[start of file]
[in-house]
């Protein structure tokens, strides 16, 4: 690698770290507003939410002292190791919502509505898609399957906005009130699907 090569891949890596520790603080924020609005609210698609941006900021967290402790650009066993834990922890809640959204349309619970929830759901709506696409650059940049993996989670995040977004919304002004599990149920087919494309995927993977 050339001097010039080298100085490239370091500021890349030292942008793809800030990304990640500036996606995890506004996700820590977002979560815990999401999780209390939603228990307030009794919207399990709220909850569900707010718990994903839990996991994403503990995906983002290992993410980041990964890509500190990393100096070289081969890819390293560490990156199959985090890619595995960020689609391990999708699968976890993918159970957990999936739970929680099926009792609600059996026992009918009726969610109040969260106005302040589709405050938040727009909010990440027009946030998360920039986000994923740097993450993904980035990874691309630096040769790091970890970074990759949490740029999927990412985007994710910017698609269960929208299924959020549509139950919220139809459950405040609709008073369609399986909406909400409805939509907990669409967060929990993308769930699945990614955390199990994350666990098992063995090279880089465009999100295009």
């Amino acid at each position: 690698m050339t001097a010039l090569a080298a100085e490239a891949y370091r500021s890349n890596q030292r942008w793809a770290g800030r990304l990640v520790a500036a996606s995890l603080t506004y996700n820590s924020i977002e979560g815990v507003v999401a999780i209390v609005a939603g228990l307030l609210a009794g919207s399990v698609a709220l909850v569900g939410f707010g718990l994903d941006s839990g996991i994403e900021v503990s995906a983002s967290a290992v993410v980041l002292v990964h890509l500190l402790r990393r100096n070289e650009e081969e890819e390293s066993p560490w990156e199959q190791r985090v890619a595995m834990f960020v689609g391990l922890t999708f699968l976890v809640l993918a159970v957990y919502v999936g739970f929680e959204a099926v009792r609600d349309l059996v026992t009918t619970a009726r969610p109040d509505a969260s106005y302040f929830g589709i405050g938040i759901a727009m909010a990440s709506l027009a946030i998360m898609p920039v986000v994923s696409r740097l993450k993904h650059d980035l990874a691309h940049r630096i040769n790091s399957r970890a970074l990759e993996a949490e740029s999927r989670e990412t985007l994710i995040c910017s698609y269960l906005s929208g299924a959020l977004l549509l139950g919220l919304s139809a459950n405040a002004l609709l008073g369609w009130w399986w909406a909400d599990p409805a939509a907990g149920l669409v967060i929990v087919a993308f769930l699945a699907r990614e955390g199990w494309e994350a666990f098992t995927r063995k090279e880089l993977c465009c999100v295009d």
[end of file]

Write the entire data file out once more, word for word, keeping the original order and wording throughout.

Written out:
[in-house]
């Protein structure tokens, strides 16, 4: 690698770290507003939410002292190791919502509505898609399957906005009130699907 090569891949890596520790603080924020609005609210698609941006900021967290402790650009066993834990922890809640959204349309619970929830759901709506696409650059940049993996989670995040977004919304002004599990149920087919494309995927993977 050339001097010039080298100085490239370091500021890349030292942008793809800030990304990640500036996606995890506004996700820590977002979560815990999401999780209390939603228990307030009794919207399990709220909850569900707010718990994903839990996991994403503990995906983002290992993410980041990964890509500190990393100096070289081969890819390293560490990156199959985090890619595995960020689609391990999708699968976890993918159970957990999936739970929680099926009792609600059996026992009918009726969610109040969260106005302040589709405050938040727009909010990440027009946030998360920039986000994923740097993450993904980035990874691309630096040769790091970890970074990759949490740029999927990412985007994710910017698609269960929208299924959020549509139950919220139809459950405040609709008073369609399986909406909400409805939509907990669409967060929990993308769930699945990614955390199990994350666990098992063995090279880089465009999100295009």
């Amino acid at each position: 690698m050339t001097a010039l090569a080298a100085e490239a891949y370091r500021s890349n890596q030292r942008w793809a770290g800030r990304l990640v520790a500036a996606s995890l603080t506004y996700n820590s924020i977002e979560g815990v507003v999401a999780i209390v609005a939603g228990l307030l609210a009794g919207s399990v698609a709220l909850v569900g939410f707010g718990l994903d941006s839990g996991i994403e900021v503990s995906a983002s967290a290992v993410v980041l002292v990964h890509l500190l402790r990393r100096n070289e650009e081969e890819e390293s066993p560490w990156e199959q190791r985090v890619a595995m834990f960020v689609g391990l922890t999708f699968l976890v809640l993918a159970v957990y919502v999936g739970f929680e959204a099926v009792r609600d349309l059996v026992t009918t619970a009726r969610p109040d509505a969260s106005y302040f929830g589709i405050g938040i759901a727009m909010a990440s709506l027009a946030i998360m898609p920039v986000v994923s696409r740097l993450k993904h650059d980035l990874a691309h940049r630096i040769n790091s399957r970890a970074l990759e993996a949490e740029s999927r989670e990412t985007l994710i995040c910017s698609y269960l906005s929208g299924a959020l977004l549509l139950g919220l919304s139809a459950n405040a002004l609709l008073g369609w009130w399986w909406a909400d599990p409805a939509a907990g149920l669409v967060i929990v087919a993308f769930l699945a699907r990614e955390g199990w494309e994350a666990f098992t995927r063995k090279e880089l993977c465009c999100v295009d």